Winston Churchill - Iron Curtain Speech - 1946

In 1946, Winston Churchill, Prime Minister of the United Kingdom during World War II, delivered his “Iron Curtain” speech to an audience at Westminster College in Fulton, Missouri. It is one of the most influential speeches of the period.

Excerpts from “The Sinews of Peace,” Winston Churchill, March 5, 1946

. . .The dark ages may return, the Stone Age may return on the gleaming wings of science, and what might now shower immeasurable material blessings upon mankind, may even bring about its total destruction. Beware, I say; time may be short.  . .

A shadow has fallen upon the scenes so lately lighted by the Allied victory. Nobody knows what Soviet Russia and its communist international organization intends to do in the immediate future, or what are the limits, if any, to their expansive and proselytizing tendencies. . . It is my duty . . . to place before you certain facts about the present position in Europe.

From Stettin in the Baltic to Trieste in the Adriatic, an iron curtain has descended across the Continent. Behind that line lie all the capitals of the ancient states of Central and Eastern Europe. Warsaw, Berlin, Prague, Vienna, Budapest, Belgrade, Bucharest and Sofia, all these famous cities and the populations around them lie in what I must call the Soviet sphere, and all are subject in one form or another, not only to Soviet influence but to a very high and, in many cases, increasing measure of control from Moscow. Athens alone—Greece with its immortal glories—is free to decide its future at an election under British, American and French observation. The Russian-dominated Polish government has been encouraged to make enormous and wrongful inroads upon Germany, and mass expulsions of millions of Germans on a scale grievous and undreamed of are now taking place. The communist parties, which were very small in all these eastern states of Europe, have been raised to pre-eminence and power far beyond their numbers and are seeking everywhere to obtain totalitarian control. Police governments are prevailing in nearly every case, and so far, except in Czechoslovakia, there is no true democracy.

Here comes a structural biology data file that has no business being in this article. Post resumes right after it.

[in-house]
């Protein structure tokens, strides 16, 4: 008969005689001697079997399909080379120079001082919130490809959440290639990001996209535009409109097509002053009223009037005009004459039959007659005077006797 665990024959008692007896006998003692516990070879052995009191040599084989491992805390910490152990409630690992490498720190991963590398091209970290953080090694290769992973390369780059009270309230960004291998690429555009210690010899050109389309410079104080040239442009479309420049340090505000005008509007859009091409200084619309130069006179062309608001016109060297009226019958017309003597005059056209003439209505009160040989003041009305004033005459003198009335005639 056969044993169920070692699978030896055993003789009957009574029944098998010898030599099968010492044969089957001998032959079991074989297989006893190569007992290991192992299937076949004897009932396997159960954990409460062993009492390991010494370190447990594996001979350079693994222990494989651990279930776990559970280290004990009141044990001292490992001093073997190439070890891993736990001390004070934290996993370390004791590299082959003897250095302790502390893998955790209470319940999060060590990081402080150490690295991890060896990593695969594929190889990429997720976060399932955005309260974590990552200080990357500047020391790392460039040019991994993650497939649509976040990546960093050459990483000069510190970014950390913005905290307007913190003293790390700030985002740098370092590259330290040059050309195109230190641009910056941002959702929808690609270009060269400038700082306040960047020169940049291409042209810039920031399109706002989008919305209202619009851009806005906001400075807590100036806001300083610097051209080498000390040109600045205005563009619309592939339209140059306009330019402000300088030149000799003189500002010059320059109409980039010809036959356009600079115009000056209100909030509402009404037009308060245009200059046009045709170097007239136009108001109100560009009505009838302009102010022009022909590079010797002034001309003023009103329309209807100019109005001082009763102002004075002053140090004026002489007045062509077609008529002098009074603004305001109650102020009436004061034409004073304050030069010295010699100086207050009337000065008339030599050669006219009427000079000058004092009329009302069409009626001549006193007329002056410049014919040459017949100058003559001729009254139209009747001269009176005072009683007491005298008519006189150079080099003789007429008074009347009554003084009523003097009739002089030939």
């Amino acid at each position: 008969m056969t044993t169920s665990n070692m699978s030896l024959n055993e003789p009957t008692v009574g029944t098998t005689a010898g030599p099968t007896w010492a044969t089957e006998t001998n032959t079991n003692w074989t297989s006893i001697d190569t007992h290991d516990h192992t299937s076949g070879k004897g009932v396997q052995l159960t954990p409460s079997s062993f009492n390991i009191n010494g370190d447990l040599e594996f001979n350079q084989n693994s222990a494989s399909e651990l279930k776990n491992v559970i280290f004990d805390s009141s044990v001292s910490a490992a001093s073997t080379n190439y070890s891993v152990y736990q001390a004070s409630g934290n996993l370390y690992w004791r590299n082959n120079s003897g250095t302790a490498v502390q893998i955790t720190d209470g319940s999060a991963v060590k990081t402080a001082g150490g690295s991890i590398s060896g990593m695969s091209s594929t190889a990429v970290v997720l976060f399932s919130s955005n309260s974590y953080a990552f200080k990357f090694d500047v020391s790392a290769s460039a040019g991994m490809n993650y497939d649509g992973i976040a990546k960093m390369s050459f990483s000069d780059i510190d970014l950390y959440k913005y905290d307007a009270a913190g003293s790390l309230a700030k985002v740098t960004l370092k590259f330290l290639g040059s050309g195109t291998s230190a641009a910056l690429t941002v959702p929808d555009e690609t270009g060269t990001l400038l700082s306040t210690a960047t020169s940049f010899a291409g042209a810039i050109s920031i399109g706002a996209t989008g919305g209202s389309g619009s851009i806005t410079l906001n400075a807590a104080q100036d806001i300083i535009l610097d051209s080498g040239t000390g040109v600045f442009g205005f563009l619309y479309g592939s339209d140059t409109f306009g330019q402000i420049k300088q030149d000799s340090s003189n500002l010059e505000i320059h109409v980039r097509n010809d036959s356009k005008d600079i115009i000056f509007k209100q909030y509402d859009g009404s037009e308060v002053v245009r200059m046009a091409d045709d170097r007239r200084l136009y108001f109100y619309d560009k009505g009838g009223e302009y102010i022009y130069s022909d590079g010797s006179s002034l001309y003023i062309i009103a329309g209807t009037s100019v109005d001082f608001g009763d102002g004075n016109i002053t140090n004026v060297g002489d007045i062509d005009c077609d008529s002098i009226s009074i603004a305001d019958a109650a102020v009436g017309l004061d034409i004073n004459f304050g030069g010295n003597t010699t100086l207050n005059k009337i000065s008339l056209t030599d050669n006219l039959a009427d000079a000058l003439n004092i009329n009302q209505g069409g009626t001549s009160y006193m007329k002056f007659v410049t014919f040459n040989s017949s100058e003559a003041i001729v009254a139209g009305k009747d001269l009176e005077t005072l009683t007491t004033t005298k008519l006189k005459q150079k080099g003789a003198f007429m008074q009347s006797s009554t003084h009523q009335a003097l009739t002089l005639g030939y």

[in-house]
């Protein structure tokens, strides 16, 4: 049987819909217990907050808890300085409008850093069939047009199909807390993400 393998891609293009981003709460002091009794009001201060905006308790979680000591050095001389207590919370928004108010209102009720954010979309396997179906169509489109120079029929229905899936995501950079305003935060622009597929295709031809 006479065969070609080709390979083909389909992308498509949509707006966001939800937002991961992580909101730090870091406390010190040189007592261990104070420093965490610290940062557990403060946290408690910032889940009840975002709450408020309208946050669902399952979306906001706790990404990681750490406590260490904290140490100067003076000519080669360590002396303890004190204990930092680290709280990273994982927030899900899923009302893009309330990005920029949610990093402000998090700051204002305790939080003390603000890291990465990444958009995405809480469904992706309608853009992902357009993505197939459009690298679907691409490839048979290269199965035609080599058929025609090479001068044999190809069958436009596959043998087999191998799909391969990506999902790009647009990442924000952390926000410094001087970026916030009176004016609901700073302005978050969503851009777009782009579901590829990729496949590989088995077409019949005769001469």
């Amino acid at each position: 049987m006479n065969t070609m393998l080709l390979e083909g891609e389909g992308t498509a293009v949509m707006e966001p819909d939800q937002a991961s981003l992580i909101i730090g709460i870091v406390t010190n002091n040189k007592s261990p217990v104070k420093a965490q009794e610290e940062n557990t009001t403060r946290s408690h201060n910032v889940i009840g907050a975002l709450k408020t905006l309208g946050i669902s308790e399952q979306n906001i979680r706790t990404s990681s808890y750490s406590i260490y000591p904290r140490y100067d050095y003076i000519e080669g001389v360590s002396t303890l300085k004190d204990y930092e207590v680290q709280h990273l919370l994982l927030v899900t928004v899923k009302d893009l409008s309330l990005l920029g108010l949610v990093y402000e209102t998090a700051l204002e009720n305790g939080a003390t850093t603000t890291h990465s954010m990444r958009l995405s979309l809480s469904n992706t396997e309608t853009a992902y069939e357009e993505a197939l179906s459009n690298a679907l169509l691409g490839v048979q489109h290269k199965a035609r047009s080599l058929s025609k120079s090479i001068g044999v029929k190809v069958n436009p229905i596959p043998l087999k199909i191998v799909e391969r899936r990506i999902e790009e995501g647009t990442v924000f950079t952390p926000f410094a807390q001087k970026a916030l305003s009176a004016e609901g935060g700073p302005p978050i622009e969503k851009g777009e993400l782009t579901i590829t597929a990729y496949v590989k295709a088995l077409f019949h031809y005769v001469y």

Turkey and Persia are both profoundly alarmed and disturbed at the claims which are being made upon them and at the pressure being exerted by the Moscow government. An attempt is being made by the Russians in Berlin to build up a quasi-communist party in their zone of occupied Germany by showing special favors to groups of left-wing German leaders. At the end of the fighting last June, the American and British armies withdrew westwards, in accordance with an earlier agreement, to a depth at some points of 150 miles upon a front of nearly 400 miles, in order to allow our Russian allies to occupy this vast expanse of territory which the Western democracies had conquered.

If now the Soviet government tries, by separate action, to build up a pro-communist Germany in their areas, this will cause new serious difficulties in the British and American zones, and will give the defeated Germans the power of putting themselves up to auction between the Soviets and the Western democracies. Whatever conclusions may be drawn from these facts—and facts they are—this is certainly not the liberated Europe we fought to build up. Nor is it one which contains the essentials of permanent peace.